And as a bonus - the shops are air-conditioned! Phew!
No, not alcohol...
Ever notice your family getting irritable and tired when it's hot? That's probably because they're dehydrated. And fractious children with irritated parents can ruin a longed-for holiday.
The answer is simple. Drink plenty of water. Our best advice is to use Rome's drinking fountains. The water is fresh, cold and safe. We've written up all the details about them for you in this article.
Take your own bottle and fill up as often as you like - there's plenty to go round. This is Cath's bottle of choice - it's lasted 5 years so far...
Don't be tempted to climb into Rome's many decorative fountains to cool off.
It's very tempting in the heat of the Roman summer, but you're likely to be arrested - particularly at the Trevi fountain where there are special guards whose job it is to stop anyone who looks as though they may dip even a toe in!
It's fine to dip your hands though. A good tip for cooling down is to leave your wrists in cold water for several minutes. Cooling blood going through the wrists lowers the whole body's temperature very quickly.
(Cath learned that little 'how to keep cool' trick many years ago when living in the heat of inland Spain - and it works!).
There's really no need to, with all those free fountains.
But if you want to, you'll find street vendors selling bottles of various types of drink. Avoid alcohol and the fizzy, sugary drinks - they won't help dehydration.
Instead, look for a stall selling frozen bottles of water and buy one for each member of the family, even (especially) children. The water will defrost slowly as you walk round, giving you a lovely cool drink for longer.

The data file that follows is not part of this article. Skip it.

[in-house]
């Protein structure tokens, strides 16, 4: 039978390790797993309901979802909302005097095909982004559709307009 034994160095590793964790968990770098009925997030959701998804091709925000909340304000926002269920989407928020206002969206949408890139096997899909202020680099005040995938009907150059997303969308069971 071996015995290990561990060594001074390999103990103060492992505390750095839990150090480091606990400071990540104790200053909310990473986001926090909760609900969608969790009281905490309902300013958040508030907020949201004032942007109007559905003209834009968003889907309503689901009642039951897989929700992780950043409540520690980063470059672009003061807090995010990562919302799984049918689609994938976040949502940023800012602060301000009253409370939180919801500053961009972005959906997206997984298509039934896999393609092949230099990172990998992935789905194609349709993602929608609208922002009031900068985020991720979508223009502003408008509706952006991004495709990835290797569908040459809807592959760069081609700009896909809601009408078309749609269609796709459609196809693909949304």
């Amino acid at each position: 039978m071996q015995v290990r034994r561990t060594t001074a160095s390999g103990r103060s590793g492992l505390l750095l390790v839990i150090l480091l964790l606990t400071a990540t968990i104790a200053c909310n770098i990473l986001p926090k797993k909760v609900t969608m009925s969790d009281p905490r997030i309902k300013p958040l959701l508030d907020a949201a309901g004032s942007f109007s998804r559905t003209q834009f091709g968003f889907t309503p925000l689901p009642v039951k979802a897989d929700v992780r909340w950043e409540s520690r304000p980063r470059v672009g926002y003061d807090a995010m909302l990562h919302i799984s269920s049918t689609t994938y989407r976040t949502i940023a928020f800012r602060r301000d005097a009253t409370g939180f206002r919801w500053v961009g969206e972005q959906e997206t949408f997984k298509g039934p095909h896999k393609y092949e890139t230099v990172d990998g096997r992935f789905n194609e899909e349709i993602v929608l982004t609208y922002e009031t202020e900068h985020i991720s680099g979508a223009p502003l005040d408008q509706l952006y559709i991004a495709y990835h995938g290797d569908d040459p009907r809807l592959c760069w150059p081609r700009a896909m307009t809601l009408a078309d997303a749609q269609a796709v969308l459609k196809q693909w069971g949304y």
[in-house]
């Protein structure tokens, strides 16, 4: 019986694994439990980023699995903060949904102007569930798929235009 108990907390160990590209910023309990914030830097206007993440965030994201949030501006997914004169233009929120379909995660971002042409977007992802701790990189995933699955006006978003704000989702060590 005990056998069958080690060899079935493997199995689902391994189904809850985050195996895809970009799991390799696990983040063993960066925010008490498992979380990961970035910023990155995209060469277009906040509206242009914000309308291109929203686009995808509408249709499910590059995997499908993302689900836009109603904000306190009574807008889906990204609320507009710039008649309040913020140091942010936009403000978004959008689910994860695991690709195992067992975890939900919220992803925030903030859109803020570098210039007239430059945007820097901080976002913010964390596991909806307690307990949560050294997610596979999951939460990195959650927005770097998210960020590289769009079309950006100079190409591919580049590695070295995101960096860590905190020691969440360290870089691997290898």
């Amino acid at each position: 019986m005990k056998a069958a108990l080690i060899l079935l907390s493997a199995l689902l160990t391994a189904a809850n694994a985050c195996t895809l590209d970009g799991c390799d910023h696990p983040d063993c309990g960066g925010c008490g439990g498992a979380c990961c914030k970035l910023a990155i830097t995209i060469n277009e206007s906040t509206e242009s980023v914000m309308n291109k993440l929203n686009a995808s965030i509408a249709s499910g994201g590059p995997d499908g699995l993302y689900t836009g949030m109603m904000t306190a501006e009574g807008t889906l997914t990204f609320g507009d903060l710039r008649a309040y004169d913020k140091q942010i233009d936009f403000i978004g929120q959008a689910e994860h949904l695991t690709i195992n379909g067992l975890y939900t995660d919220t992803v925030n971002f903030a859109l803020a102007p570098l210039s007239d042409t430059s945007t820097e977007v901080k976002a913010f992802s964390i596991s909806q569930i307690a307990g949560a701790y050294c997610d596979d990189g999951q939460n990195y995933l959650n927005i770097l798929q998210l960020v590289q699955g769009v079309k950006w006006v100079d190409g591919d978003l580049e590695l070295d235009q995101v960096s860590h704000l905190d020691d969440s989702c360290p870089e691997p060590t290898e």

Avoid buying them round well-known sites like the Colosseum though - you'll pay three or four times the price!
Coffee, that is. Or alcohol.
We absolutely love Italian coffee. No matter what we're doing or where we are, our days in Italy invariably start with a cup of cappuccino (for Cath) or espresso (for Mike)..
But Italian coffee and Rome's summer climate don't go well together. Both caffeine and alcohol cause dehydration and, together with the sun, can cause heat related illnesses.
If you need your caffeine shot, try asking for an iced granita caffe. And instead of alcohol, try an Aperol spritz - a mixture of Aperol, Prosecco and soda over ice and topped with orange.
Delicious - and very Italian. Another way of being a local, not a tourist!
When the heat of summer hits the city, the Romans who live and work there do the only sensible thing.
You may have come to Rome for the ancient buildings, the culture, the famous landmarks.
But there's no harm - and a great deal of benefit - in taking advice from those who know, behaving like a local rather than a tourist, and spending a relaxing day at the beach.
It's a few Euros, an hour's train ride (always an adventure) and a short walk to a small, cosy beach, crystal clear waters and a cooling sea breeze.
Pack a towel and swimmers and start your journey at Termini station. Trains run every hour. Buy a ticket to Santa Marinella (which will be abbreviated to S. Marinella).
Get off the train and follow the crowds to the beach. You can either use the public beach which is free, or the paid-for umbrellas and recliners, which are well worth it.
There are supermarkets in the town if you want to buy goodies for a picnic, or try one of the beachside cafes.
Wouldn't you prefer to see a sight like this than another Roman ruin in the sun?!
Tip: get there early. In the height of summer the beach will be packed by late morning.
If you've enjoyed these 5 tips about keeping cool in the heat of a Roman summer, you're in luck, because we have 5 more for you.
Don't let your trip to Rome be spoilt by the heat! Take these tips to heart, plan well in advance and you'll enjoy the best the city has to give.
And as a bonus, you'll be dealing with Rome like the locals do, rather than as a tourist.
Click on this button to see what they are.